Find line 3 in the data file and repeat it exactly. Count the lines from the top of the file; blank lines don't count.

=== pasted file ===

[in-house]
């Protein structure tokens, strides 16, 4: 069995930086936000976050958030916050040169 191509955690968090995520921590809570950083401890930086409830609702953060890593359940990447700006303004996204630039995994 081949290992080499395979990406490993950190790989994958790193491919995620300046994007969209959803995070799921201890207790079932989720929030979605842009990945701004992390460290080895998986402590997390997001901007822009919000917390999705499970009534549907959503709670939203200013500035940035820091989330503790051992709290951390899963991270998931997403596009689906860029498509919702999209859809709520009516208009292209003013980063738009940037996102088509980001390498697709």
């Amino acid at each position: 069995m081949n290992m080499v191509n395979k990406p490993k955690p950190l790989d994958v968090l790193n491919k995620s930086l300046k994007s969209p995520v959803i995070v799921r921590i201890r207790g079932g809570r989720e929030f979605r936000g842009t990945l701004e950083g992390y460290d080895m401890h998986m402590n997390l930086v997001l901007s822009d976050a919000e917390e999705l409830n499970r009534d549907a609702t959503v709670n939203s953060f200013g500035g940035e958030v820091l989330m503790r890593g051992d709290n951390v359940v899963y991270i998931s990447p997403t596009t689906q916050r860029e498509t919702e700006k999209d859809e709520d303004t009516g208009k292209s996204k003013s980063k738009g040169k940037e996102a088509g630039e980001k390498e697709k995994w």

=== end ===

């Amino acid at each position: 069995m081949n290992m080499v191509n395979k990406p490993k955690p950190l790989d994958v968090l790193n491919k995620s930086l300046k994007s969209p995520v959803i995070v799921r921590i201890r207790g079932g809570r989720e929030f979605r936000g842009t990945l701004e950083g992390y460290d080895m401890h998986m402590n997390l930086v997001l901007s822009d976050a919000e917390e999705l409830n499970r009534d549907a609702t959503v709670n939203s953060f200013g500035g940035e958030v820091l989330m503790r890593g051992d709290n951390v359940v899963y991270i998931s990447p997403t596009t689906q916050r860029e498509t919702e700006k999209d859809e709520d303004t009516g208009k292209s996204k003013s980063k738009g040169k940037e996102a088509g630039e980001k390498e697709k995994w």